I have the most wonderful people read my stuff sometimes and want to share with me 'their' stories they have about working with Kinley, or Red, or Boot and Coots; I get things sent to me in the mail occasionally from good men located all over the world. It warms my heart; I am grateful to one and all. It means a lot to me to hear from you.
So it was a few days ago when I got a nice letter from a gentleman from Covington, Louisiana, a Chance Buckman hard hat sticker and a nice selfie of this man's battle worn, hardhat with a Boots and Coots sticker on the front. This hard hat had character and immediately created a vision of a life time of hard work, toil and trouble, offshore and in the swamps, marshes and bugs of Louisiana. I was very taken with that hard hat. Thank you, Charlie. This little reminder of some important, Louisiana offshore history is for you, hand. And for all good, hard working men and women in the Louisiana oil field...that can always do it with a smile on their face, a good story, and a ice cold beer at the end of a hard day.
Bay Marchand Salt Dome lies in 20-50 feet of water right off the beach in Port Furchon, Laforuche Parish, Louisiana. In lateral extent and total height, the dome is as big as Mount Everest, literally (AAPG). Gulf Oil found this dome, or series of domes along a buried ridge in 1929, first with gravity methods, then a few years later confirmed with refraction seismic. This massive thing must have stuck out a big of fat, swollen thumb.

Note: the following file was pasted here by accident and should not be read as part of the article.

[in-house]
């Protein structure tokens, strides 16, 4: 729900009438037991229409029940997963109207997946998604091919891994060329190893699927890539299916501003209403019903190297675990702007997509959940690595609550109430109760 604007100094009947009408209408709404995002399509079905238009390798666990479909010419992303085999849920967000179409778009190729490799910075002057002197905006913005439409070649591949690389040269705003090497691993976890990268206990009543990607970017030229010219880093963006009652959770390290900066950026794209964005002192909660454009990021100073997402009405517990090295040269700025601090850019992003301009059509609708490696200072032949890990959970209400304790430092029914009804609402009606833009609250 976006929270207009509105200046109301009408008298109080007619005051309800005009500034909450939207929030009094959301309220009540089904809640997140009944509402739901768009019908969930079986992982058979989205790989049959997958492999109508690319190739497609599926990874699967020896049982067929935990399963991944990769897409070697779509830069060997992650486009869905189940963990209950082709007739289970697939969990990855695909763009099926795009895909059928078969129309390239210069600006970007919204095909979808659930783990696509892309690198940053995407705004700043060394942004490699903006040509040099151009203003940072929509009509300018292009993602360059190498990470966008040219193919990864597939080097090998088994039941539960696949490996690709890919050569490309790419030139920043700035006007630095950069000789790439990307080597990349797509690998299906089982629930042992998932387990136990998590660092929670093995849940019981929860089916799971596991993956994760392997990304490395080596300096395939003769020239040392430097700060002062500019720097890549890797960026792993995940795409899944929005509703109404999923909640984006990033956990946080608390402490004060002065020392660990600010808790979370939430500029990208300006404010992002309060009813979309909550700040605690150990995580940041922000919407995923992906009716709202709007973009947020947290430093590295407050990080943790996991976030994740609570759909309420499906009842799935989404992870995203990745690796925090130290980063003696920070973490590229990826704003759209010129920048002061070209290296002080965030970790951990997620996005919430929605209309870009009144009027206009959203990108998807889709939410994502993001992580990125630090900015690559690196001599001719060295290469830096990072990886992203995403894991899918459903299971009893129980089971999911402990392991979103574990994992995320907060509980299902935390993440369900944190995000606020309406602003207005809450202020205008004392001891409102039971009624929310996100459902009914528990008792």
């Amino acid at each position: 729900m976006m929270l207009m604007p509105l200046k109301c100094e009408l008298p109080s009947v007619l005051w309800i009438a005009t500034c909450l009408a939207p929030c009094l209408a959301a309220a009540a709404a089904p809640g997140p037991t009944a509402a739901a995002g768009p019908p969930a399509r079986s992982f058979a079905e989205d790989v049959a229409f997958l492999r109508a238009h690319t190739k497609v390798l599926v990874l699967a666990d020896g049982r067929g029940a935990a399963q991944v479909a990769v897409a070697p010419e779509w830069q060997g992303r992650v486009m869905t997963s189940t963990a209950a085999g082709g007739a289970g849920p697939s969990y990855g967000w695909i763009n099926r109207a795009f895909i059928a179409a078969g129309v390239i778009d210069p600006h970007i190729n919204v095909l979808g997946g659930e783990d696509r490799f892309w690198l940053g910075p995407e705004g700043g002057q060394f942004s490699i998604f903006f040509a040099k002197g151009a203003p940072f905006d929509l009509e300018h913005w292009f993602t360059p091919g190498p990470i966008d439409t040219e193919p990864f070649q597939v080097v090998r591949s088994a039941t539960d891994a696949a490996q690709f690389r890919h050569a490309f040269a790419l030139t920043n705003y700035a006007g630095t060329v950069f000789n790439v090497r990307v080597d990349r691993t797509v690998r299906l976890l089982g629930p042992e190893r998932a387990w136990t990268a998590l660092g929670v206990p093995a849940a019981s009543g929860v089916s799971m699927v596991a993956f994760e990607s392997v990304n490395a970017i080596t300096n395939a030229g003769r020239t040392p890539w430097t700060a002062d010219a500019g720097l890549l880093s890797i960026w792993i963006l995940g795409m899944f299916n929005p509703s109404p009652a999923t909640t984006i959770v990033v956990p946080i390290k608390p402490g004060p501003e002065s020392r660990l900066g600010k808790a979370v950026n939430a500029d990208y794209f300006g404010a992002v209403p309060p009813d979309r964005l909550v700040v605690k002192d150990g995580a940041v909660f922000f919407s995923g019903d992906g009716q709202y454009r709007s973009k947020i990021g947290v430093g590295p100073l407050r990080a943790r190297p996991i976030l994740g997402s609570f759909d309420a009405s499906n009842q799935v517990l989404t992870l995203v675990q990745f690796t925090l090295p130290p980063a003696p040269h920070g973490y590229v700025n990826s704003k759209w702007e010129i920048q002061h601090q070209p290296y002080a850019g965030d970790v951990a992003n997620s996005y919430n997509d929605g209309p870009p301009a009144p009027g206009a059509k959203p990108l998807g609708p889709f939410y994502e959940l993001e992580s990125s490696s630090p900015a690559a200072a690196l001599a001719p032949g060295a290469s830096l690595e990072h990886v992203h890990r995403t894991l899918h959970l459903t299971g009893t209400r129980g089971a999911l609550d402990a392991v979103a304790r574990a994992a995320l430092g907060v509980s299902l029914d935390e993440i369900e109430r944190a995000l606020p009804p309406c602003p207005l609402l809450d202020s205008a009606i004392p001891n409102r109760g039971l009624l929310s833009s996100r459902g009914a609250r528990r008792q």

The Marchand salt dome had twelve dry holes drilled on the flanks of it before The California Company (Standard) made the first discovery on it in 1949 in shallow Pleistocene sands; the Miocene was tested on this dome at a TD of 21,000 feet many years later and even some very deep sub salt wells have been drilled through Marchand. Three and four dimensional seismic has now identified over 670 individual traps, from structural to stratigraphic, associated with Bay Marchand salt dome! Mount Everest seems about right to me.
I don't know how many wells have been drilled on this feature over the years; a bunch. Bay Marchand has produced about 800MM BO since 1949 and is now getting re-worked where more accumulations of oil are getting found; ultimate recovery is estimated to over 1 Gbo. Several wells have been below salt but so far, not so good. Talos use to operate a big piece of Marchand and if you please recall took some unnecessary responsibility for a ruptured pipeline just last year, after Hurricane Ida. A Louisiana outfit named Cantium owns several large blocks on the Marchand salt feature today.